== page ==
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Chrissie Wellington

Christine Ann Wellington (born 18 February 1977), also known as Chrissie Wellington, is an English triathlete who is the world record holder for ironman-distance triathlon races. She is the current and three-time Ironman Triathlon World Champion, having won the World Championship consecutively in 2007, 2008 and 2009. She is noted for having won the World Championship less than a year after turning professional, an achievement which has been described as “a remarkable feat, deemed to be a near impossible task for any athlete racing as a rookie at their first Ironman World Championships.” She is also the first British athlete to hold the Ironman Triathlon World Championship, and remains undefeated over the Ironman distance.
In addition to the Ironman titles, she was also the 2006 ITU Age Group World Champion and the 2008 ITU long-distance World Champion.
After winning the world amateur title, Wellington began to consider becoming a professional, which would mean giving up her job. In January 2007, on the recommendation of a friend, she travelled to Switzerland to ask the opinion of the renowned and controversial Australian triathlon coach, Brett Sutton. Within 5 days she had handed in her notice at DEFRA, and in February 2007 flew out to Thailand to join Sutton’s teamTBB at their base in Phuket.
She turned professional with the intention of racing standard-distance events, and enjoyed early success, winning Olympic-distance events in Bangkok and Subic Bay, then returned to the UK where she won the sprint-distance event at Bleinheim. Later the same month she entered her first longer-distance event, the UK half-Ironman race at Wimbleball, but suffered mechanical problems with her bicycle (forcing her to climb the steep Exmoor hills in too high a gear) and finished in 5th place. She returned to winning form only six days later, at the shorter Zurich triathlon.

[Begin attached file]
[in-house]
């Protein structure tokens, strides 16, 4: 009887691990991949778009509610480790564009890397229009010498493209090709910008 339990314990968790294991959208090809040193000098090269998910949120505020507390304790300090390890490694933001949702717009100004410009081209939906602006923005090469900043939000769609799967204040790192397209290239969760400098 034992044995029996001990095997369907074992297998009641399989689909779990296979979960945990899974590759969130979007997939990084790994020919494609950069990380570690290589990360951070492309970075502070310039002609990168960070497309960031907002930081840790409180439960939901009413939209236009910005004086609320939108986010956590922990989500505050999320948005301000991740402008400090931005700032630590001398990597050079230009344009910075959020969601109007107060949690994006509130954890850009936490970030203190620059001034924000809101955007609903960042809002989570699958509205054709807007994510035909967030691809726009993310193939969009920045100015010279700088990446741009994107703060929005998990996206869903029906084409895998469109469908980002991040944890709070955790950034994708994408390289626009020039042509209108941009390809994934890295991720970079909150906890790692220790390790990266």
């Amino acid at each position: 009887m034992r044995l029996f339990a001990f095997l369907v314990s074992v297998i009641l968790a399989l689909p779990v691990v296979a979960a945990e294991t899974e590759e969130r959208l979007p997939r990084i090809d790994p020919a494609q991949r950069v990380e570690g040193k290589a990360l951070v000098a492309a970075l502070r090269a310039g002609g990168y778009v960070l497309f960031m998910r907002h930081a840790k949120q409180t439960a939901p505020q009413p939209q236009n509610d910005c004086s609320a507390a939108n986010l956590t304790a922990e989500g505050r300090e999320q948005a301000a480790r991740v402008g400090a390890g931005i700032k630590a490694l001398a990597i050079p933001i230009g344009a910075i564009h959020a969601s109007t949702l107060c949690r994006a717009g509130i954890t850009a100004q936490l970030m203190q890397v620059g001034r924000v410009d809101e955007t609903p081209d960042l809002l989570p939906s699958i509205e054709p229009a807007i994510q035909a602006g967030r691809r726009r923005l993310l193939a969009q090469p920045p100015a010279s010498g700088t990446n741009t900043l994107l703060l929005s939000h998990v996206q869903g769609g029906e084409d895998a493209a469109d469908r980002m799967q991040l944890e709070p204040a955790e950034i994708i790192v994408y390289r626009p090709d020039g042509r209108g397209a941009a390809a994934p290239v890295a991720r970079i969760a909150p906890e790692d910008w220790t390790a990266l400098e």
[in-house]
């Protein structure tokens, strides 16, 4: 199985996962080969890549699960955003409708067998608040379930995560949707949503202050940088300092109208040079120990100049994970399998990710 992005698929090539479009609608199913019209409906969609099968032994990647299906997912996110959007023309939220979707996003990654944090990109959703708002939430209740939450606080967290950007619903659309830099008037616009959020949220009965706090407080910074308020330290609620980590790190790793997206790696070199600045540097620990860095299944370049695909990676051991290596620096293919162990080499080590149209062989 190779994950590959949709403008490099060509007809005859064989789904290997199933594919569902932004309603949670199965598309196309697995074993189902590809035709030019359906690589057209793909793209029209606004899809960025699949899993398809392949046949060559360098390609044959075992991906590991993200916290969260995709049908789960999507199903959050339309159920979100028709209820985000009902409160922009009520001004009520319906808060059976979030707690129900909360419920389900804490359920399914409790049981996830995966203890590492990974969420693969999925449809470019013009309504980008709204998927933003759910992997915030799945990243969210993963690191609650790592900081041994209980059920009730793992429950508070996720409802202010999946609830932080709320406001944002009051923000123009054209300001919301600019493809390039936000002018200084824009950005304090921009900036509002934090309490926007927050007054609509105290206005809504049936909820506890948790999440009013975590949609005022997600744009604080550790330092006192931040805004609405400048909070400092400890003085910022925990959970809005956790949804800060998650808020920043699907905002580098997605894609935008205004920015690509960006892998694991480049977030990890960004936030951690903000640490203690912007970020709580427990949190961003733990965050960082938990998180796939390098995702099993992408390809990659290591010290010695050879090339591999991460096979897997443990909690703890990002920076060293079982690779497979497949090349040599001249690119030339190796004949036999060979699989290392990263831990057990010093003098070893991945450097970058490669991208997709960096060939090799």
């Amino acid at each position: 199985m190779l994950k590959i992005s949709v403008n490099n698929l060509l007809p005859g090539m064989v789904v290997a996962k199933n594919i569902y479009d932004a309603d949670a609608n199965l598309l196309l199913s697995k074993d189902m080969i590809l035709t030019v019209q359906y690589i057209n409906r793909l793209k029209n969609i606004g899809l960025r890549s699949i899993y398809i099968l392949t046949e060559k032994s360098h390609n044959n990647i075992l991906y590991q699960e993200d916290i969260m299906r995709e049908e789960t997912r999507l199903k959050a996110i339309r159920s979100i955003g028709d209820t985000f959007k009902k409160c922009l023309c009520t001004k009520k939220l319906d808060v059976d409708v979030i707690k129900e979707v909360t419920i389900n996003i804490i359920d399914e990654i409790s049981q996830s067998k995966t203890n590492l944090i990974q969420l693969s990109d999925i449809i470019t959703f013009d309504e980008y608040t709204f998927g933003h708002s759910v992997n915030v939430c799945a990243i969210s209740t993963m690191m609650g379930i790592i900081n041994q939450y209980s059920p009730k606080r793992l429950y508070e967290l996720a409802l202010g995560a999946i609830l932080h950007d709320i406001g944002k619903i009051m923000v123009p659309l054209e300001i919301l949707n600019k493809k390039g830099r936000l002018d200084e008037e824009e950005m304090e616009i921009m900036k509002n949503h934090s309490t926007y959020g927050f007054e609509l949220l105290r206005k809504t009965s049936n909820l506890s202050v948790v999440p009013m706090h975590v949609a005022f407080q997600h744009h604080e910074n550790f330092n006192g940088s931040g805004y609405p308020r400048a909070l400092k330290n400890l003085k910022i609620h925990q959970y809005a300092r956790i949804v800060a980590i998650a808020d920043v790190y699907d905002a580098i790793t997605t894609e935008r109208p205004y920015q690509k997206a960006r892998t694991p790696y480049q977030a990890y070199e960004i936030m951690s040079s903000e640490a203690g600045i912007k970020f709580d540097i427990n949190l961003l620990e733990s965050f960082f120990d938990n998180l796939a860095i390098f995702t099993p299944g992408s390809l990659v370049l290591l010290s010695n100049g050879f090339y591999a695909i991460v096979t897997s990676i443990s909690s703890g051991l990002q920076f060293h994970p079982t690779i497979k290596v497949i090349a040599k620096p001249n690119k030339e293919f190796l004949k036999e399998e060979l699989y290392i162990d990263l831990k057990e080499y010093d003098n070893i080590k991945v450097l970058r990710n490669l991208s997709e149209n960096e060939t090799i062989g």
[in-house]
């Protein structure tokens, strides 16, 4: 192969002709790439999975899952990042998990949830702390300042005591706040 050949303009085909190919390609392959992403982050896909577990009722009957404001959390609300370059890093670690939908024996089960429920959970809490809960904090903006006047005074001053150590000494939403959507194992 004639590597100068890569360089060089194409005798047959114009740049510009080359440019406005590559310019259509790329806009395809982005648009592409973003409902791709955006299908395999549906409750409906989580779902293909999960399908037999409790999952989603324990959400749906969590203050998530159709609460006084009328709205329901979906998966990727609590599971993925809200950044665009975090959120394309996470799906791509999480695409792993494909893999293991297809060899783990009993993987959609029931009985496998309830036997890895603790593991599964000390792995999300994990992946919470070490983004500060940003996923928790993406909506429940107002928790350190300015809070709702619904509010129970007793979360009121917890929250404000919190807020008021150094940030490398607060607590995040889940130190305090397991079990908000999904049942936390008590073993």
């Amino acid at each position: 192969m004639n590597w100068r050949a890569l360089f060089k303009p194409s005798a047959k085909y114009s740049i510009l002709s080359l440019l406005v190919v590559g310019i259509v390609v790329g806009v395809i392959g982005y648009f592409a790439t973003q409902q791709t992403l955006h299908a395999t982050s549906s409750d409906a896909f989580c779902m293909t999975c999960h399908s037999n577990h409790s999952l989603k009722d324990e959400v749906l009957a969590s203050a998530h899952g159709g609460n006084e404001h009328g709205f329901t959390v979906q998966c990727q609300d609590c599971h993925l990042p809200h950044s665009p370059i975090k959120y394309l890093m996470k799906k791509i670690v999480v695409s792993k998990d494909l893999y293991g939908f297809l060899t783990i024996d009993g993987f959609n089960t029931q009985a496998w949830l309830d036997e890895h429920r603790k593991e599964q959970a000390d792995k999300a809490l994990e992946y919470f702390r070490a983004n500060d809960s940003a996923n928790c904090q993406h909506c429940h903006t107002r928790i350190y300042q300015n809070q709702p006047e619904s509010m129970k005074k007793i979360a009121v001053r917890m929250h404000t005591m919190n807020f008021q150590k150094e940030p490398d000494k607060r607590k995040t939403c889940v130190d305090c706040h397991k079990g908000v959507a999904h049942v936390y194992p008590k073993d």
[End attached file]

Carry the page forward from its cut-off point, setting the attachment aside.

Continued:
On 1 August 2007, Wellington took on her toughest challenge to date, the long-distance Alpe d’Huez triathlon, known for its difficult summer heat, its altitude, and its hard climbs on both the bike and running stages. Despite a puncture and being forced off the road by an oncoming vehicle during a fast descent, she finished the bike stage 19 mins 30 sec in front of her nearest rival, Sione Jongstra, and extended her lead on the running stage to win the race by over 29 minutes, in 9th place overall.
Towards the end of July, her coach had suggested that she was ready for an Ironman, despite the relatively low volume of her training. She said of Sutton, “my training was more geared to standard distance, with not much high volume. I don’t seem to need high-volume work like three-hour runs. I’ve done none of these since I’ve been with Brett. Some of the other girls will. This is why he is so special: he has an ability to spot potential even if the athlete can’t. He said I was ready even on the training I was doing.”
After 10 days of acclimatisation at her team’s base in Thailand, Wellington won Ironman Korea, in very hot conditions, finishing over 50 minutes ahead of 2nd placed Yasuko Miyazaki, in 7th place overall. By winning this race, she earned a slot to race at the Ironman world championships in Hawaii.